pension fund
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By David Hollanders, University of Amsterdam

For all their varieties, a common feature of pension reforms in the last decades has been the shifting of risks from employers to employees. Closely accompanying this shift is a discussion of the desirability to shift control to employees as well, that is, to increase individual choice in pension plans at the possible expense of collective solidarity and risk sharing. This discussion would better be informed by behavioral economic research that has focused on pension plan participants’ choice behavior. Three main conclusions are presented here. Together, they suggest that a majority of people are unable or unmotivated, or both, to choose. The implication for pension plan design is that a well-designed default option should be available.

(1) CHOICES ARE INFLUENCED BY FRAMING

Often people react to a choice-problem differently depending on how it is presented. This is called a framing effect if non-essential changes in presentation—not affecting the underlying choice in substance—leads to substantial differences in outcomes. Recent empirical research has focused on framing effects in the pension domain. It could be argued a priori that framing effects do not occur in those domains that involve large monetary stakes and that consequently ‘penalize’ framing effects dearly. This assumption is however not confirmed by recent research. The main outcome, on the contrary, is that framing effects abound in the pension domain.

Many people avoid choices that are (perceived as) extreme. This leads to framing effects, as can be illustrated with a simple experiment taken from Benartzi and Thaler (2002). Consider portfolios A, B and C, denoted in the left-hand side of Table 1. The portfolios (only) differ with respect to the fraction invested in equity (considered risky) and bonds (relatively safe). Portfolio A is thus the riskiest portfolio and portfolio C the least risky portfolio. Participants of the experiment were asked to order portfolios A, B and C according to their preferences. A large majority of 70.8% of participants had a preference order such that portfolio B was preferred over portfolio C.

Table 1             

Portfolio A: 80% bonds, 20% sharesPortfolio B: 60% bonds, 40% shares

Portfolio C: 40% bonds, 60% shares

Portfolio B: 60% bonds, 40% sharesPortfolio C: 40% bonds, 60% shares

Portfolio D: 20% bonds, 80% shares

In another round, (other) participants were asked to order portfolios B, C and D. These results are presented in the right-hand side of Table 1. Compared to the earlier choice-problem, portfolios B and C are unaltered, portfolio A is removed and portfolio D is added. Note that, in the ordering on the left-hand side, portfolio B is the middle choice (in terms of riskiness and in terms of presentation), and, in the ordering of the right-hand side, portfolio C is the middle choice. Consistency subscribes that people do not change their preferences between B and C when alternative options vary.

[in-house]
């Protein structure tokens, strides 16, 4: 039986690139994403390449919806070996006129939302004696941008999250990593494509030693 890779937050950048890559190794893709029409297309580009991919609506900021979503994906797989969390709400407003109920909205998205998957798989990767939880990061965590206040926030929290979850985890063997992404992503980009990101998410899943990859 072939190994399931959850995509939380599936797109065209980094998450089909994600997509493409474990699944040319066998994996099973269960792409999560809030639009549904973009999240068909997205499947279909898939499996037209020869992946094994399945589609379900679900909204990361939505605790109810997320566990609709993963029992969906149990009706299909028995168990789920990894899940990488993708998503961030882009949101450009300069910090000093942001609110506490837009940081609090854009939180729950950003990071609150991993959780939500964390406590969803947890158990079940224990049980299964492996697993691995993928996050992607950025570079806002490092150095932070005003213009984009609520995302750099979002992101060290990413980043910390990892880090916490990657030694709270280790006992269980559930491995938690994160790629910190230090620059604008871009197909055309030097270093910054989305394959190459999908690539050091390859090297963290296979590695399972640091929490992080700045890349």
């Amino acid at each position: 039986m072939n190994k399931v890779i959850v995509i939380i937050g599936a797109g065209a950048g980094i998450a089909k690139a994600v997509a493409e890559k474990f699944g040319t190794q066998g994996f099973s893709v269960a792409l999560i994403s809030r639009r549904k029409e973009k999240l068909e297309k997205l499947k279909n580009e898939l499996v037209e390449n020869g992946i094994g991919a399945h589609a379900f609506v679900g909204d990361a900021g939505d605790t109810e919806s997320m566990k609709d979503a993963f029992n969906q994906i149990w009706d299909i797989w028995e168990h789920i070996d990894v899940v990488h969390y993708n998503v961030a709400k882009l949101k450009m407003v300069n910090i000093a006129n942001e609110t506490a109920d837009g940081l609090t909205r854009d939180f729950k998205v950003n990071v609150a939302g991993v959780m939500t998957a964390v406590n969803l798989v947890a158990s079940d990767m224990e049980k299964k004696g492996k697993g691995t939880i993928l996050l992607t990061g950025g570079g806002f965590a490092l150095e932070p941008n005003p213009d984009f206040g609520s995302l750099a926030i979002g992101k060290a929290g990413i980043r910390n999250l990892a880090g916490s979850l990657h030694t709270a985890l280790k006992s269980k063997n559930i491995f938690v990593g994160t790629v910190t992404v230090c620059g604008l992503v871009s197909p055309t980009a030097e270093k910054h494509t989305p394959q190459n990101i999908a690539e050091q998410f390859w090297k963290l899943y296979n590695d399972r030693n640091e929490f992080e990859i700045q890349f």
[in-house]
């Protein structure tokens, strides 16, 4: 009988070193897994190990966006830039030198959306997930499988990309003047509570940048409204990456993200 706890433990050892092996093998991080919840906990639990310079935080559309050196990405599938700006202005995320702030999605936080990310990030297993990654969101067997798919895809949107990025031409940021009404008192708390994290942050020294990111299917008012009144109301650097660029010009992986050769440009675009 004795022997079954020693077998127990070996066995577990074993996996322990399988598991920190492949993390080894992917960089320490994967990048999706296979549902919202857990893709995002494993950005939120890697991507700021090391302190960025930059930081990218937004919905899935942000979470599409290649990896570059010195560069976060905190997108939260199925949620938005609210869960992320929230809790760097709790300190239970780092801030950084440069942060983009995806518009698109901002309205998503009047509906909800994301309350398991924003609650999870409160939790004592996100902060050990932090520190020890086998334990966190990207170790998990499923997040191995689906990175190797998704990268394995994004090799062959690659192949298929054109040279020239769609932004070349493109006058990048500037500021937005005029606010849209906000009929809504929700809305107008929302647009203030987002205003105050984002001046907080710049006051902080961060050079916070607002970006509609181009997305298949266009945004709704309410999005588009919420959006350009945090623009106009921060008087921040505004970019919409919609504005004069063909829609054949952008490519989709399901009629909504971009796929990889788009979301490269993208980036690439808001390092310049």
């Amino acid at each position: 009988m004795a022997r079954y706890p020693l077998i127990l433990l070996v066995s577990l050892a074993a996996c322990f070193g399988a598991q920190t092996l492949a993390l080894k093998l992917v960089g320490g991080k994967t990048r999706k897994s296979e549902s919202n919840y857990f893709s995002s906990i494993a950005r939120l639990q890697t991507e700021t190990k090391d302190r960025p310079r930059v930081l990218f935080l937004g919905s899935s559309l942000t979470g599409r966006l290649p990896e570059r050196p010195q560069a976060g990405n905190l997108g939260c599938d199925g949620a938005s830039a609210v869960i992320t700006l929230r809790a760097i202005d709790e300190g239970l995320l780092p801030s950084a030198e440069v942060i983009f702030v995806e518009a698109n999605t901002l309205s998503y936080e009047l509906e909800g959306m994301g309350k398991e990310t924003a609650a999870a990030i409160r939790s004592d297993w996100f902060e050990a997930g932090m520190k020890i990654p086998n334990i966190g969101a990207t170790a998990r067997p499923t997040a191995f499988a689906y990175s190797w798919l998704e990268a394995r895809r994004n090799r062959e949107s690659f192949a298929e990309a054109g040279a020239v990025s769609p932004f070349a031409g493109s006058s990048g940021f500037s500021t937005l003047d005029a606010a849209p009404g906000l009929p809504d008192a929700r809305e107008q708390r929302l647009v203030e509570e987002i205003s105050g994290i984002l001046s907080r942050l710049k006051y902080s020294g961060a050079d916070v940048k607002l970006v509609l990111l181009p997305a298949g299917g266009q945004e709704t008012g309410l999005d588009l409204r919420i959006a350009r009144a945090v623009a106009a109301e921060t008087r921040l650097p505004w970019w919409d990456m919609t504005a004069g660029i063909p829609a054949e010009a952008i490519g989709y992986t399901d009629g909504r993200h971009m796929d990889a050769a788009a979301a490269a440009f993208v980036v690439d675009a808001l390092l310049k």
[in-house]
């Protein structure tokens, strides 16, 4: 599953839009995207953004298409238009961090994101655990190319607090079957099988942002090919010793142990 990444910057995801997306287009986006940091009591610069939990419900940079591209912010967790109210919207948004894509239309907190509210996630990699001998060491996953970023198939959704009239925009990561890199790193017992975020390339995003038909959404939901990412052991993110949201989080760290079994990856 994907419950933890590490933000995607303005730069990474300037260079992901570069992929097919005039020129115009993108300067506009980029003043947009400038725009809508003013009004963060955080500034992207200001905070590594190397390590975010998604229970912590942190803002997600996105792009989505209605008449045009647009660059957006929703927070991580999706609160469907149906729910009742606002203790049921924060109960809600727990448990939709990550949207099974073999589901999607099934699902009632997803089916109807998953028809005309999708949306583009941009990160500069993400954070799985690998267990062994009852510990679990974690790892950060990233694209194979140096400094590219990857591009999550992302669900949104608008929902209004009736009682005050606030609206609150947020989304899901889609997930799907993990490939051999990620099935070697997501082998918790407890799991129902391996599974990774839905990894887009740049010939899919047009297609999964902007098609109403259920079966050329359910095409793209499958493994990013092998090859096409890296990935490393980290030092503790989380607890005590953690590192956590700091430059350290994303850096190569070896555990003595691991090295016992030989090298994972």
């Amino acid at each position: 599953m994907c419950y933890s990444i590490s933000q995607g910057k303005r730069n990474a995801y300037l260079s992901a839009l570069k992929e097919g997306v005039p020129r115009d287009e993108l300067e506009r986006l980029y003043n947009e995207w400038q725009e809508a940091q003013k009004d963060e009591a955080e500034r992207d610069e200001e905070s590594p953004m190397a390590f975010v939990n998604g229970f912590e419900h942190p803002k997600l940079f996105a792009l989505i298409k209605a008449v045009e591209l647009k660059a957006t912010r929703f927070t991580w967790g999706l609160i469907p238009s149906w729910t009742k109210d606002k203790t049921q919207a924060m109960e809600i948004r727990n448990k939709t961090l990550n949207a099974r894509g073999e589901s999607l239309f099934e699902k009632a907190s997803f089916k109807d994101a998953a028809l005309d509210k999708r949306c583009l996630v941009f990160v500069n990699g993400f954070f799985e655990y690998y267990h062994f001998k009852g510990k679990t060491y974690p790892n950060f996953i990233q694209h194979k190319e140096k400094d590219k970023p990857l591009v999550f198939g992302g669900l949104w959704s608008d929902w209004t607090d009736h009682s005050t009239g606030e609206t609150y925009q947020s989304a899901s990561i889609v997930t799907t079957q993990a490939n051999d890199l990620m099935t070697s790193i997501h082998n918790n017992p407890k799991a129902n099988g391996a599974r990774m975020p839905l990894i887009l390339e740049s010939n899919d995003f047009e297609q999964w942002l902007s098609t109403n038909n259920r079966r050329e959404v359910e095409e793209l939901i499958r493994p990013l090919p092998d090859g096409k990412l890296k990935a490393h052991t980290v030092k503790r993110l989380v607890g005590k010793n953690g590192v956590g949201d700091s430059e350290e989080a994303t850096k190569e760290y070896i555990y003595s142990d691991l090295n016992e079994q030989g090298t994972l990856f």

Presented with this changed setup, a minority of 46.2% prefers B over C, however. This corresponds with an absolute decrease of 24.6 percentage points and a relative decrease of 34.7% compared to the first presentation; these changes are substantial and statistically significant. So a non-essential change in presentation led to a reversal in preferences. This outcome can be interpreted as extremeness aversion, as the portfolio that is presented as the middle-option is preferred by most participants, independent of its exact features. Teppa and van Rooij (2012) show similar framing effects.

(2) PARTICIPANTS DO NOT HAVE MUCH FINANCIAL KNOWLEDGE

Financial knowledge of pension fund participants has been the topic foci of recent empirical research. The main outcome of this literature shows that a majority of people have no—or at most limited—financial knowledge. For example, Lusardi and van Rooij (2010) evaluate financial knowledge with a questionnaire containing eleven questions. Two examples follow (all questions in Lusardi and van Rooij (2010), page 31):

1) Buying a company fund usually provides a safer return than a stock mutual fund. True or false?

2) If the interest rate falls, what should happen to bond prices: rise/fall/stay the same/none of the above?

A minority of 5% of respondents answered all questions correct, whereas 7.6% did not answer a single question correct. Almost a quarter of participants (24.3%) answered at most three or fewer questions correct, and 52.5% answered at most six questions or fewer correct. A quarter of respondents (25.4%) answered at least nine questions correct. Lusardi and van Rooij (2010) conclude: “Dutch households lack sufficient knowledge to make sound portfolio decisions.”

(3) PARTICIPANTS DO NOT CHOOSE ACTIVELY